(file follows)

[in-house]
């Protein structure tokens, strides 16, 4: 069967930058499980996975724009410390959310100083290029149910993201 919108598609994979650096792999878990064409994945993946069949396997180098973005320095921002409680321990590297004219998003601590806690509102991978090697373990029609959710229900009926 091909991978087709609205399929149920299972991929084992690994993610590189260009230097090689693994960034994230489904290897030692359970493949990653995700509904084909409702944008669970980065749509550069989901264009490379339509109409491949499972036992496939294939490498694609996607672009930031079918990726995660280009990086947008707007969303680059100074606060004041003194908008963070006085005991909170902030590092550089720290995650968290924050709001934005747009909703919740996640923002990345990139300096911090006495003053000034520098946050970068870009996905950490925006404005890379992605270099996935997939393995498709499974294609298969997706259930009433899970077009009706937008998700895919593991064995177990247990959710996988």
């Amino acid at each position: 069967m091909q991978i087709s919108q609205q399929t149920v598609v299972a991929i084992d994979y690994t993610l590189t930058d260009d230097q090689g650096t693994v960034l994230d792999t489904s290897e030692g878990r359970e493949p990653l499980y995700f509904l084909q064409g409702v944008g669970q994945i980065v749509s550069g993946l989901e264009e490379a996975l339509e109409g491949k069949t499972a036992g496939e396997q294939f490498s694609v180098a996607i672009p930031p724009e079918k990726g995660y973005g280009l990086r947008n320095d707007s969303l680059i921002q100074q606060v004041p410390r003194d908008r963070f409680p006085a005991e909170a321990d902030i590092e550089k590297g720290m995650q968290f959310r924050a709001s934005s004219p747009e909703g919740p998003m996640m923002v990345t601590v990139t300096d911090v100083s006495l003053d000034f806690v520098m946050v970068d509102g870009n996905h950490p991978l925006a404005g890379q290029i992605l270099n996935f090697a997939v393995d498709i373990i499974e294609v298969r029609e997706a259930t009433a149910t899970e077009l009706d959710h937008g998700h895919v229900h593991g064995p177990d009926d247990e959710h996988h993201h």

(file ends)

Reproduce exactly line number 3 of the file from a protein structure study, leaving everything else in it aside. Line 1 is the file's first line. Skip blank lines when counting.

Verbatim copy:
């Amino acid at each position: 069967m091909q991978i087709s919108q609205q399929t149920v598609v299972a991929i084992d994979y690994t993610l590189t930058d260009d230097q090689g650096t693994v960034l994230d792999t489904s290897e030692g878990r359970e493949p990653l499980y995700f509904l084909q064409g409702v944008g669970q994945i980065v749509s550069g993946l989901e264009e490379a996975l339509e109409g491949k069949t499972a036992g496939e396997q294939f490498s694609v180098a996607i672009p930031p724009e079918k990726g995660y973005g280009l990086r947008n320095d707007s969303l680059i921002q100074q606060v004041p410390r003194d908008r963070f409680p006085a005991e909170a321990d902030i590092e550089k590297g720290m995650q968290f959310r924050a709001s934005s004219p747009e909703g919740p998003m996640m923002v990345t601590v990139t300096d911090v100083s006495l003053d000034f806690v520098m946050v970068d509102g870009n996905h950490p991978l925006a404005g890379q290029i992605l270099n996935f090697a997939v393995d498709i373990i499974e294609v298969r029609e997706a259930t009433a149910t899970e077009l009706d959710h937008g998700h895919v229900h593991g064995p177990d009926d247990e959710h996988h993201h």